I recently had a conversation with my team regarding our recent expansion at Secret Entourage. While many of you follow us on our various social media channels, most don’t know the behind-the-scenes aspects of our team. While I remain the founder and leader that built the movement, I would never be as successful without the determination and devotion of our team who works around the clock to ensure we create a world full of devoted and more powerful millennials.
We recently added three members to our team who will be handling aspects of Secret we previously did not want to allow others to touch. This brought me to an interesting conversation regarding the growth of a business, perhaps, even a lesson you can take away to help you understand the power of investing in others.
Growing a business is a risk, and without jumping in the odds of winning are zero. The ultimate goal is always and has always been to grow further until either automation occurs, or an exit becomes a better option. Investing in others until they are able to keep up at your pace is a process and certainly a risk of its own, however, it’s one that is very necessary in order to avoid the pitfalls and failure during the growth stage.
Think of it like this – you are doing well and growing, but the time comes for you to hire someone else to handle certain aspects of your business so you begin to focus more on investing in others. While everyone knows no one will do the work like you do, you actually didn’t do the work that well yourself when you first started, not until you got the hang of it once it became a routine based on practice.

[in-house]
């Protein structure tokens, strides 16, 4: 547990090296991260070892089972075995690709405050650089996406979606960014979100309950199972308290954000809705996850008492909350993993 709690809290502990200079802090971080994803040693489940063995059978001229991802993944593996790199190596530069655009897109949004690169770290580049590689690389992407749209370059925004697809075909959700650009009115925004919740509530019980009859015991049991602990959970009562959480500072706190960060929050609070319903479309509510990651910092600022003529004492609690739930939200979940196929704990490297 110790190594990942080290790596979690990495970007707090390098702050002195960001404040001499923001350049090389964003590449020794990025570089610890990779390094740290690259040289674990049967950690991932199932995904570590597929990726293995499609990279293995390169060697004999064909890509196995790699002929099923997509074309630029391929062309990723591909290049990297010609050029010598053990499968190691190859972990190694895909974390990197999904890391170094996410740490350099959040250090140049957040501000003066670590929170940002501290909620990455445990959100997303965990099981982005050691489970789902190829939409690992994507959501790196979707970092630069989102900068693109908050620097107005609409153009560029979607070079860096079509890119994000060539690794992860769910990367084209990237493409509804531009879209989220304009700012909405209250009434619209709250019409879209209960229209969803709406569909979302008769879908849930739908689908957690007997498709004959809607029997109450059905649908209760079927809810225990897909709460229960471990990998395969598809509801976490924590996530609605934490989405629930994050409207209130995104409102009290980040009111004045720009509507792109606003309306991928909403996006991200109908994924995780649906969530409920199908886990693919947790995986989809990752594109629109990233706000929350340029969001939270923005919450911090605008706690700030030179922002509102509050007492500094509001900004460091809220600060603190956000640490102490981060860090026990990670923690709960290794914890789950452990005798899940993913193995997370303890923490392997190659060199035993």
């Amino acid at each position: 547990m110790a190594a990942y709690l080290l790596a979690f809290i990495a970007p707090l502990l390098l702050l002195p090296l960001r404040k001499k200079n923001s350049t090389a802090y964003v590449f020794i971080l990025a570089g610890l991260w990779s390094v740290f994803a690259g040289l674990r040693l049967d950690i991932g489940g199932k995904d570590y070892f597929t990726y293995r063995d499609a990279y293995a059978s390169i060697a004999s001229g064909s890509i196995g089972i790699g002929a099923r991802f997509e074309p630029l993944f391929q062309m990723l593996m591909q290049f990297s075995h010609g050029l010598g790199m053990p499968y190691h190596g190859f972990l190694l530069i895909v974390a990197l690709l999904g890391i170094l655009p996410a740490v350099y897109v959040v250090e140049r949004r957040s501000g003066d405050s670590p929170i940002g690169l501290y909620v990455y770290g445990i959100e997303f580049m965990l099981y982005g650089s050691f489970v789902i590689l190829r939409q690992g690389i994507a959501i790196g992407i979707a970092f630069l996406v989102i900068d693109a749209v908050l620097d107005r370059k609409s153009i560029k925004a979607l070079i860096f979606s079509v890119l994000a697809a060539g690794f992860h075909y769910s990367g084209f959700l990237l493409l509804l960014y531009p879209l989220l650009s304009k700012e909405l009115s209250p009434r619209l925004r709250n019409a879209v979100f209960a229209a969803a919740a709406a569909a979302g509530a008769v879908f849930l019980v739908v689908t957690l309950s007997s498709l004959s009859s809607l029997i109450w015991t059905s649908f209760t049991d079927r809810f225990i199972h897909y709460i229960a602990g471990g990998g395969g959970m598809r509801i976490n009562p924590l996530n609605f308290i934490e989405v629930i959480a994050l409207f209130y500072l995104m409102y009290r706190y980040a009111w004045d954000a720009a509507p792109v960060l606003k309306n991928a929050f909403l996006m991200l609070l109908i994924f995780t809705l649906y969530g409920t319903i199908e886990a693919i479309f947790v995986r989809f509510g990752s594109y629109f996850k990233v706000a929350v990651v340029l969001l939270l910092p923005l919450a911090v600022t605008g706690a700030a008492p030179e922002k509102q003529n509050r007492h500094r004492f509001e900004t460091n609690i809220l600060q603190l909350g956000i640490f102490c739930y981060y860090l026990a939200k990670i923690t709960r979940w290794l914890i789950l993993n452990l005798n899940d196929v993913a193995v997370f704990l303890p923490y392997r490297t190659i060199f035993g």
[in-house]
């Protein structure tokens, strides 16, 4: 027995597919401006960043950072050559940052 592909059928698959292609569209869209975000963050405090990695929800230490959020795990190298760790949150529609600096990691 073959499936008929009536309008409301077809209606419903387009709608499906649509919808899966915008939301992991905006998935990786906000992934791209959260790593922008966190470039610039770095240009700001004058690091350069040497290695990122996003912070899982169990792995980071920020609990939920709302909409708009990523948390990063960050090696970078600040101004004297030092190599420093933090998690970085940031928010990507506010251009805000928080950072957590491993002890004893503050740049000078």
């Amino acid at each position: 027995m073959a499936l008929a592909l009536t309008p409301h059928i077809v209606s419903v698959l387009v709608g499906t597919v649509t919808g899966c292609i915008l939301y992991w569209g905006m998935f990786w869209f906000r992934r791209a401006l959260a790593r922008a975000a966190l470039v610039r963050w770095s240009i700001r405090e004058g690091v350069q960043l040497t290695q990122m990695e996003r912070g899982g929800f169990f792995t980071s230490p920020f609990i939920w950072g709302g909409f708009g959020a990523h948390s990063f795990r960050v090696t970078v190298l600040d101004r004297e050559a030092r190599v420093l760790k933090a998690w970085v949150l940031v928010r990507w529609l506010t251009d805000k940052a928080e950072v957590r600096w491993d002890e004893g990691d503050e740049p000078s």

If that same learning curve doesn’t get adopted by someone else early on, then you’re faced with the sole alternative that it will happen in the middle of the fastest growing stages of your business. This is a time when mistakes are not allowed, while in the entry stages of growth, you are able to control, do damage control and teach while you grow which gives you more of an advantage. The biggest mistake a business owner makes is to think he is the best person at doing a task which can be taught to anyone – no matter how complex.
Many are familiar with Jordan Swerdloff of ADV1, who teaches in our academy. In his course, Jordan describes the difference between allowing others to become their best rather than hiring the best right out of the box. This same philosophy also applies to many other academy teachers we have and even to myself. Hiring people with a high level or awareness and without skill may have a longer learning curve, but it also allows for much more coaching and guidance, ultimately creating a new version of yourself doing a specific task.
While I agree that no one will ever put in the same tenacity as you do in your work or with your business, you should also remember that they are working for you after all, and in most cases there to fulfill a task – not change the world. Believe in people and give them an opportunity to get the tasks done.
It’s also important to not lose faith in people based on a few mistakes or after encountering a few bad apples; all of us have made bad hiring decisions which have turned us off from hiring others. However, just because you made that mistake doesn’t mean that it was a mistake to delegate and bring in others to help you reach your goals faster.
Building a team is much more powerful than working alone. Regardless of how incredible you are, you are only as incredible as the people fighting by your side, so choose carefully, but make sure you do choose people and build a team early on.